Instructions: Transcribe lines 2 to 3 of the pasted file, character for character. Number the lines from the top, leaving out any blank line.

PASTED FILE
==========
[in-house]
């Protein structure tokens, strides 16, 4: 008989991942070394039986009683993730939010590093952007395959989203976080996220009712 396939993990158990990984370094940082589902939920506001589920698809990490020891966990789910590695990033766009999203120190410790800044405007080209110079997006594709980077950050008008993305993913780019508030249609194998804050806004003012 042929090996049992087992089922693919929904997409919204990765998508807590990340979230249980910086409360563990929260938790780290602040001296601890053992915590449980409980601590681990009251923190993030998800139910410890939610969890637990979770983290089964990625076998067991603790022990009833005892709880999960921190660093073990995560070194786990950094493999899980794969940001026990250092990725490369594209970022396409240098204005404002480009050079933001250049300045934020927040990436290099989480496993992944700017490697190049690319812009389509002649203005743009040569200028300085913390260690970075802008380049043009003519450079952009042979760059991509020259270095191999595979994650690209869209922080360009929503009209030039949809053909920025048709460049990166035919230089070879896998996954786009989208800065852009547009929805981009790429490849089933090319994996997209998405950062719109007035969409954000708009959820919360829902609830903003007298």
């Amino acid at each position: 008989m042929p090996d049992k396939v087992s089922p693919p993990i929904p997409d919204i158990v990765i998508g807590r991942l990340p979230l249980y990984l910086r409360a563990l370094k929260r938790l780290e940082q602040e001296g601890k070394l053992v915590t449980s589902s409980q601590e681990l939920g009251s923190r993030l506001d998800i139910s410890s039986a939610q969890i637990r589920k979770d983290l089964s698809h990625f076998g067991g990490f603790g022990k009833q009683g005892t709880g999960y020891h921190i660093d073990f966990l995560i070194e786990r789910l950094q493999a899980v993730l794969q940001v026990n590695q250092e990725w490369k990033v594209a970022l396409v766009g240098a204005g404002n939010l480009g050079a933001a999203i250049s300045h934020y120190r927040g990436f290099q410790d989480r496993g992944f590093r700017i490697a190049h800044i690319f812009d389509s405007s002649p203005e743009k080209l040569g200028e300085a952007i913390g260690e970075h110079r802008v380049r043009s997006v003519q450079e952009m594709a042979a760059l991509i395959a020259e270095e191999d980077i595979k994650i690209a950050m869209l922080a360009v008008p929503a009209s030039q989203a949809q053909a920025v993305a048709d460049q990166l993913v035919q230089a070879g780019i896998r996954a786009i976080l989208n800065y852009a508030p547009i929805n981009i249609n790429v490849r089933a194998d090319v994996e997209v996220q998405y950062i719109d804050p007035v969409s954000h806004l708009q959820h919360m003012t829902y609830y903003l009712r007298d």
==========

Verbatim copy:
């Protein structure tokens, strides 16, 4: 008989991942070394039986009683993730939010590093952007395959989203976080996220009712 396939993990158990990984370094940082589902939920506001589920698809990490020891966990789910590695990033766009999203120190410790800044405007080209110079997006594709980077950050008008993305993913780019508030249609194998804050806004003012 042929090996049992087992089922693919929904997409919204990765998508807590990340979230249980910086409360563990929260938790780290602040001296601890053992915590449980409980601590681990009251923190993030998800139910410890939610969890637990979770983290089964990625076998067991603790022990009833005892709880999960921190660093073990995560070194786990950094493999899980794969940001026990250092990725490369594209970022396409240098204005404002480009050079933001250049300045934020927040990436290099989480496993992944700017490697190049690319812009389509002649203005743009040569200028300085913390260690970075802008380049043009003519450079952009042979760059991509020259270095191999595979994650690209869209922080360009929503009209030039949809053909920025048709460049990166035919230089070879896998996954786009989208800065852009547009929805981009790429490849089933090319994996997209998405950062719109007035969409954000708009959820919360829902609830903003007298």
């Amino acid at each position: 008989m042929p090996d049992k396939v087992s089922p693919p993990i929904p997409d919204i158990v990765i998508g807590r991942l990340p979230l249980y990984l910086r409360a563990l370094k929260r938790l780290e940082q602040e001296g601890k070394l053992v915590t449980s589902s409980q601590e681990l939920g009251s923190r993030l506001d998800i139910s410890s039986a939610q969890i637990r589920k979770d983290l089964s698809h990625f076998g067991g990490f603790g022990k009833q009683g005892t709880g999960y020891h921190i660093d073990f966990l995560i070194e786990r789910l950094q493999a899980v993730l794969q940001v026990n590695q250092e990725w490369k990033v594209a970022l396409v766009g240098a204005g404002n939010l480009g050079a933001a999203i250049s300045h934020y120190r927040g990436f290099q410790d989480r496993g992944f590093r700017i490697a190049h800044i690319f812009d389509s405007s002649p203005e743009k080209l040569g200028e300085a952007i913390g260690e970075h110079r802008v380049r043009s997006v003519q450079e952009m594709a042979a760059l991509i395959a020259e270095e191999d980077i595979k994650i690209a950050m869209l922080a360009v008008p929503a009209s030039q989203a949809q053909a920025v993305a048709d460049q990166l993913v035919q230089a070879g780019i896998r996954a786009i976080l989208n800065y852009a508030p547009i929805n981009i249609n790429v490849r089933a194998d090319v994996e997209v996220q998405y950062i719109d804050p007035v969409s954000h806004l708009q959820h919360m003012t829902y609830y903003l009712r007298d």